The Government has announced that there is to be an inquiry into David Cameron’s involvement with Greensill Capital.
The inquiry needs to be both thorough and rigorous. It will, in part, examine whether Greensill Capital’s access to the Coronavirus Large Business Access Interruption Scheme put public money at risk. Sadly, it seems that public money is being put at risk daily. MPs from all parties give the appearance that they see public money as being for their use by right, a mindset that is the financial equivalent of a medieval lord’s droit du seigneur.
Between April and November 2020 Conservative MPs claimed almost £3m in housing rent and expenses. 42 Conservative MPs claimed rent or expenses while at the same time renting out other residential properties for at least £10k per year. This at a time when the Government is freezing the local housing allowance (LHA) meaning that tenants will get the same amount of money as last financial year, even when rates have risen by hundreds of pounds. The Welfare Secretary, Therese Coffey, whose department runs the LHA system, claimed £1885 a month. Similarly, Helen Whatley, Minister for Social Care, claims £3250 a month from the taxpayer, despite earning £113,612 as an MP and Minister.
When the pandemic first struck New Zealand, Jacinda Ardern, PM, recognized that the New Zealand people would face some challenging times. She, her senior MPs and Civil Servants took a 20% pay cut for 6 months to show solidarity with the people that they had been elected to serve. Can any of us seriously imagine a similar gesture being made by British MPs? Our MPs, by contrast, appear to be so far removed from the everyday financial reality of their constituents that they have little, if any concept, of how the policies they enact will impact upon their constituents’ daily lives.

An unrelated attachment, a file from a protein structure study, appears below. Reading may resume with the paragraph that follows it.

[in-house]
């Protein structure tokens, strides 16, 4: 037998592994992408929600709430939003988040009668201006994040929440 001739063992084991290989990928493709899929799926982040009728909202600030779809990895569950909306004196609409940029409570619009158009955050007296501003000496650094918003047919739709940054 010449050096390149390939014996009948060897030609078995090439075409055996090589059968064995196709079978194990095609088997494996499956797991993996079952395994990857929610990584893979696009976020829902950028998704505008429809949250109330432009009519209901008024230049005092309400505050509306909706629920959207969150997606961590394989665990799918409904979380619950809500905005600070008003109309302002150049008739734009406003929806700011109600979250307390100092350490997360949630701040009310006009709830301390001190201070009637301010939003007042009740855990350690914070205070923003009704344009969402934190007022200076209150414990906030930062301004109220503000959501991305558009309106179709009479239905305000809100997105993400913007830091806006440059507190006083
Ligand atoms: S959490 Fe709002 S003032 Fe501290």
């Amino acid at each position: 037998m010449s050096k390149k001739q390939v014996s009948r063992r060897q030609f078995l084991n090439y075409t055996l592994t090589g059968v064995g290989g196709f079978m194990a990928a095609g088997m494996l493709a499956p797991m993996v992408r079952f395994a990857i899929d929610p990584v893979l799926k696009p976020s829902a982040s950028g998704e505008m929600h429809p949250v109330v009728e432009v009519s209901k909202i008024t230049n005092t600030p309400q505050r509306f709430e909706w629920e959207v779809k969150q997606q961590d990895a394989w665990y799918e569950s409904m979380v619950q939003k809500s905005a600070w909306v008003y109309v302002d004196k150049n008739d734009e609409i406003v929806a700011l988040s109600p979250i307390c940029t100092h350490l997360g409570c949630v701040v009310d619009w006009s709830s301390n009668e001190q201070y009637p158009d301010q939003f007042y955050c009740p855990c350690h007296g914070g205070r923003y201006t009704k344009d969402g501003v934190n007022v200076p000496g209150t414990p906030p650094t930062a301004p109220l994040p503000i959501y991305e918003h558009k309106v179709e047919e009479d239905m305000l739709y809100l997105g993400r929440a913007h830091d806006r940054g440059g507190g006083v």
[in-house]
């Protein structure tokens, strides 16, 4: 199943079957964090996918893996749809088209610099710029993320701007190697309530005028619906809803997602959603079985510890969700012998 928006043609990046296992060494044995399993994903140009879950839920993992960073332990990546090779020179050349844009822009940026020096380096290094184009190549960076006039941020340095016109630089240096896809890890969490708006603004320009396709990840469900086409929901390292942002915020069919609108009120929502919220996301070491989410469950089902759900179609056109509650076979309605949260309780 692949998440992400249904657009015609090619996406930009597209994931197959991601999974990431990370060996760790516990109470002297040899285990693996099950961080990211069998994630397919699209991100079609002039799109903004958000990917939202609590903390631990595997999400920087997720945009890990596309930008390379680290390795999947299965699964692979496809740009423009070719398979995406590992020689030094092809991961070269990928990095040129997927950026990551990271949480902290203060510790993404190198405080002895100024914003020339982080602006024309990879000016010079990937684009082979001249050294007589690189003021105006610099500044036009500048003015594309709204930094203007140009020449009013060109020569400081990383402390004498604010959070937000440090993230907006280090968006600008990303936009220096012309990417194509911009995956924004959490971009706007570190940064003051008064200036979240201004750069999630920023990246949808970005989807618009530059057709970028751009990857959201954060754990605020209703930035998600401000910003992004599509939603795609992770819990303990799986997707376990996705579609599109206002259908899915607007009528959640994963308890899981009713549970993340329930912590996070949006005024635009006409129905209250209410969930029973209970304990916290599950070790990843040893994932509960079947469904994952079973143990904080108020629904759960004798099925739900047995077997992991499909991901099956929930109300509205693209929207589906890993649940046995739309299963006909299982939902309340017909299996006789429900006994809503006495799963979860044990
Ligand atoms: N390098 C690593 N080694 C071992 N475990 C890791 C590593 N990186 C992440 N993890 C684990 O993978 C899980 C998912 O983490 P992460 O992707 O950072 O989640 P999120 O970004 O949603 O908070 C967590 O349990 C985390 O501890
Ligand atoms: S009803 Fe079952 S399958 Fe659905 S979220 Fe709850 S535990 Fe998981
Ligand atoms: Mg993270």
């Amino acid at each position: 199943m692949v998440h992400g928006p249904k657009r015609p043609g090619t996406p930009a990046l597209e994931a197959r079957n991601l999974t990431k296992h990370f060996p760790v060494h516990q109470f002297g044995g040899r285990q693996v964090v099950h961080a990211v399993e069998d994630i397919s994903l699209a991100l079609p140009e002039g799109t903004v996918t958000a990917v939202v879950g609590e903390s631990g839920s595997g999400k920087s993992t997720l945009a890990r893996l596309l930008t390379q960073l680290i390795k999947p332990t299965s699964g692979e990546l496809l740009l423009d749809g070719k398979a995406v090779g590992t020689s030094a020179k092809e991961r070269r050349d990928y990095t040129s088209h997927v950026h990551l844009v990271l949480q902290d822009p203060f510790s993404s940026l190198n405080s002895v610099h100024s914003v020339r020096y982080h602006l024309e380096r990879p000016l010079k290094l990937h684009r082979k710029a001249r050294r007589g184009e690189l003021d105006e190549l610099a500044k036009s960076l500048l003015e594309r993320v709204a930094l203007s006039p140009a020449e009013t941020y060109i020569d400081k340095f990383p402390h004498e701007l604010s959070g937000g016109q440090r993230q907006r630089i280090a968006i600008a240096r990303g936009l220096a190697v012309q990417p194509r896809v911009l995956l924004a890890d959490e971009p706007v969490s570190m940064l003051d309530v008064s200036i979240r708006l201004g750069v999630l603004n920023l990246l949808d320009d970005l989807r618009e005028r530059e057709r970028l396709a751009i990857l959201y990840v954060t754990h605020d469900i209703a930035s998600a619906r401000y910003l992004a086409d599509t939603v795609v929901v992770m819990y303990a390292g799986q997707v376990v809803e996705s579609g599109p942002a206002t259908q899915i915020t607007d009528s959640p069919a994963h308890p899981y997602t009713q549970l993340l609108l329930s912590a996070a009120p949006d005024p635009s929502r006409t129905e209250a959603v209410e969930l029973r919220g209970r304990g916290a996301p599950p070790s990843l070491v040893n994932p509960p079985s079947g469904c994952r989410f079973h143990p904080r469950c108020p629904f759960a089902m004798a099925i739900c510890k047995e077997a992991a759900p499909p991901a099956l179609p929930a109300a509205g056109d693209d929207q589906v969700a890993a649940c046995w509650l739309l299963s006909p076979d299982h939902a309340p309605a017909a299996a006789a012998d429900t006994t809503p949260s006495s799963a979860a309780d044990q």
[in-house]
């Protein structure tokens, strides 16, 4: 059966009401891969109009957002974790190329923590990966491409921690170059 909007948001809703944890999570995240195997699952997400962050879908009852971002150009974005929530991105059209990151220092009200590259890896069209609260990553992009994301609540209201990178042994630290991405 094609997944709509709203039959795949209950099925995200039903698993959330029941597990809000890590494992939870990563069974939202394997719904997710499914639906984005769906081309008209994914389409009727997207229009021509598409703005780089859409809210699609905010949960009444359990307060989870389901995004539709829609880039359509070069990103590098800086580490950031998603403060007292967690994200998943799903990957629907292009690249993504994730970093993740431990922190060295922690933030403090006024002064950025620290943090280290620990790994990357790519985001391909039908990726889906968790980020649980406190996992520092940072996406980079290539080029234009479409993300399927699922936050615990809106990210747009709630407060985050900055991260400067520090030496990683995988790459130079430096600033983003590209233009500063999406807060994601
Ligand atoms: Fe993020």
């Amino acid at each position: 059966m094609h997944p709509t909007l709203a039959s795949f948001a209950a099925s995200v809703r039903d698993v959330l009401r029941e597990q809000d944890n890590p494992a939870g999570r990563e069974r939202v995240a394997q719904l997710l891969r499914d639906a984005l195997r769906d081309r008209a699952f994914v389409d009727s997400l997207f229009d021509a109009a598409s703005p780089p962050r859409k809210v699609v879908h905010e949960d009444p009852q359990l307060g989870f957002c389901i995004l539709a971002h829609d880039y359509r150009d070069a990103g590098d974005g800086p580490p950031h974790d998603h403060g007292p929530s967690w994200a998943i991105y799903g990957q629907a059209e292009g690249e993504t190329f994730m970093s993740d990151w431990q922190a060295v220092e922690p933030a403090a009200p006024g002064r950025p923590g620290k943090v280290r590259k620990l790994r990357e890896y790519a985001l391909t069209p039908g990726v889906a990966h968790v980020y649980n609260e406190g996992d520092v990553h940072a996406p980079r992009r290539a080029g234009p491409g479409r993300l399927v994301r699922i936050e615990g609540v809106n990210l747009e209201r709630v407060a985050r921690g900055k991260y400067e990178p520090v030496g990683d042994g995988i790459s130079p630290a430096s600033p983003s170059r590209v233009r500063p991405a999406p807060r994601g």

When MPs are asked about their financial dealings, they invariably say that they have acted within the appropriate guidelines. Our own MP, Sarah Dines, said much the same when asked about her frequent overnight stays in a luxury 4*hotel in London. We need to remind ourselves, and those elected to serve us, that the guidelines were written by MPs and Civil Servants. They were not handed down by some deity on high. If, as it seems, the guidelines are no longer fit for purpose they need to be rewritten. The sooner the better.
Speaking in 1973 Edward Heath referred to the “unpleasant and unacceptable face of capitalism.” Those presently elected to serve us should take heed of his words.